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We’re all inclined to stash: the catch-all drawer in the study; the jammed shelves in the front hall closet; the rusting bikes and tools in the garage; the dusky trunks in the attic; the bulging sacks in the basement; the faded shed in the backyard; the discolored boxes stashed in the annex; the stacks of recipes from House and Garden magazines bundled in the kitchen cupboards.

What compels us to hoard stuff we think we’ll use someday, especially when that “someday” rarely arrives?

A similar clutter can also occur in our psyches vacuuming social media for titillation, engorging the latest scandal from The Hill or undigested trivia, staring down our neighbor’s excesses—even Broadway productions of festering resentments.

And then we wonder why we seek medical or psychiatric attention: pills to fix us, an injection to mellow us, or even surgery to cut out the disorder.

Can it be about mindlessness?

There is a response to this disorder offered by a wise friend: “If in doubt, out!”




It is dusk, unseasonably warm. Cars inch toward the stoplight on the slick pavement. Ahead, what appears to be a blue stocking cap bobbing atop a motorized wheelchair rivets my attention. Again, the traffic advances three car lengths, and whatever it was slips out of sight–only the empty intersection at Arsenal and Hampton Streets. I wait. Once again, the traffic light changes.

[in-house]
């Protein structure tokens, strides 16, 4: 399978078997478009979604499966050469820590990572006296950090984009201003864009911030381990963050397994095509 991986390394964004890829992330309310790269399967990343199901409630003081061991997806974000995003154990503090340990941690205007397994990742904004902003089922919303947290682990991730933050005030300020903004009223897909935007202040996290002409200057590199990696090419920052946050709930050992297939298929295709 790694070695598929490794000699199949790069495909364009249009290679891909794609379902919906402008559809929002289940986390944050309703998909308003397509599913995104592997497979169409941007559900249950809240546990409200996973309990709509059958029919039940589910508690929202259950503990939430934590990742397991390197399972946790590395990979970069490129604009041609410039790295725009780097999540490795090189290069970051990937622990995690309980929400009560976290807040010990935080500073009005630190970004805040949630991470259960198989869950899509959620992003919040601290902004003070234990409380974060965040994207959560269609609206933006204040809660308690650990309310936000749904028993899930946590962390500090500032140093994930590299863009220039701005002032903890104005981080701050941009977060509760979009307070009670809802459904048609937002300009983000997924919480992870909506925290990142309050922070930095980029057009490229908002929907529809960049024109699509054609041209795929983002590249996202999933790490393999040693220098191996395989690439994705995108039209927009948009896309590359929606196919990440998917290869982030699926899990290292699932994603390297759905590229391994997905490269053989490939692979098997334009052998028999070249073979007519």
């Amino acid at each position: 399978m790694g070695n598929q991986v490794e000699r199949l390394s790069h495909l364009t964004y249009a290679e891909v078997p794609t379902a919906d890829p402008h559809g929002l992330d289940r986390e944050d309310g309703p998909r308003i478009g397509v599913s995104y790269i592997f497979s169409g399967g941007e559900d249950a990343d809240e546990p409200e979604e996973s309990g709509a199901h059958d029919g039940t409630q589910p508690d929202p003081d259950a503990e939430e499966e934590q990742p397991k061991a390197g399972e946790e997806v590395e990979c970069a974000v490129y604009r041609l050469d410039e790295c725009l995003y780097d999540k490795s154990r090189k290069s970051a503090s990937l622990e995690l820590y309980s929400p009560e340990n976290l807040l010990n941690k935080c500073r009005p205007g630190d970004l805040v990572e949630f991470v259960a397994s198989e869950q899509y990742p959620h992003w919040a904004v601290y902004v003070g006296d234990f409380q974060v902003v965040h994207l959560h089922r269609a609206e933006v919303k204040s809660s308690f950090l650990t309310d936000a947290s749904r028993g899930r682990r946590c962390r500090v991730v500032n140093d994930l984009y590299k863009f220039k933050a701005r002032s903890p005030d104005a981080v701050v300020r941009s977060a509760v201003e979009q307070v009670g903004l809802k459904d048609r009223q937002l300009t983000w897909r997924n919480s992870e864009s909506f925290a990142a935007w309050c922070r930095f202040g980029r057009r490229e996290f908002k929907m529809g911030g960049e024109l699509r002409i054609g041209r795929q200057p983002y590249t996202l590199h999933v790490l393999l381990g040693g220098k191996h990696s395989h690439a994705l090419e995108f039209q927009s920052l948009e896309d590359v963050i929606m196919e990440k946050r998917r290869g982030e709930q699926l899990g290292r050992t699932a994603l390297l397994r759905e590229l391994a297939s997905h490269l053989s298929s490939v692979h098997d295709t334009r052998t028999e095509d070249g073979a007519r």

A fleeting glimpse tells it all: bulging sacks hang from the back and sides of the motorized wheelchair, even sandwich the diminutive rider with the blue cap, her hand poised on the controls.

Her circumstances evoke questions: Will she maneuver across Hampton Street without being struck by another motorist? Where had she come from and where was she going? Why the sacks obscuring her chair? Do they contain all her earthly belongings? How did she loose her mobility? Does anyone look in on her? Yet her spirit sallying forth, alone, does speak.

Still more questions prick my awareness: What about the baggage I carry in my psyche–the fears, the resentments, the disappointments, the unresolved issues? How do they hobble my mobility? Impede deeper engagement in life? How discard such stuff and breathe? Stretch tall beneath the sunshine?

It’s all about conversion of heart and for that I need help, daily.



In silence, shrouded in shadows, we crouch, elbow to elbow, waiting. At the end of our resources, we long for someone to trim our wicks and refire our lanterns. A people without vision—we have lost our way.

Such, too, was the longing of the anawim (the Hebrew word for those who are bowed down), the lowly ones in first-century-Palestine, oppressed by monstrous Roman greed. They longed for deliverance, a deliverance that resonates throughout the Psalms, fruitful prayers to sustain our angst, even today.

A messenger arrives, panting and begrimed from the arduous journey across the mountainous desert. “The word’s out! He’s finally coming! Do hold on!”

Our spirits quicken like ravens frolicking across the sky suffused with dawn-light.

“Little time left! Hurry!”

How to prepare our manger-hearts to receive Him?



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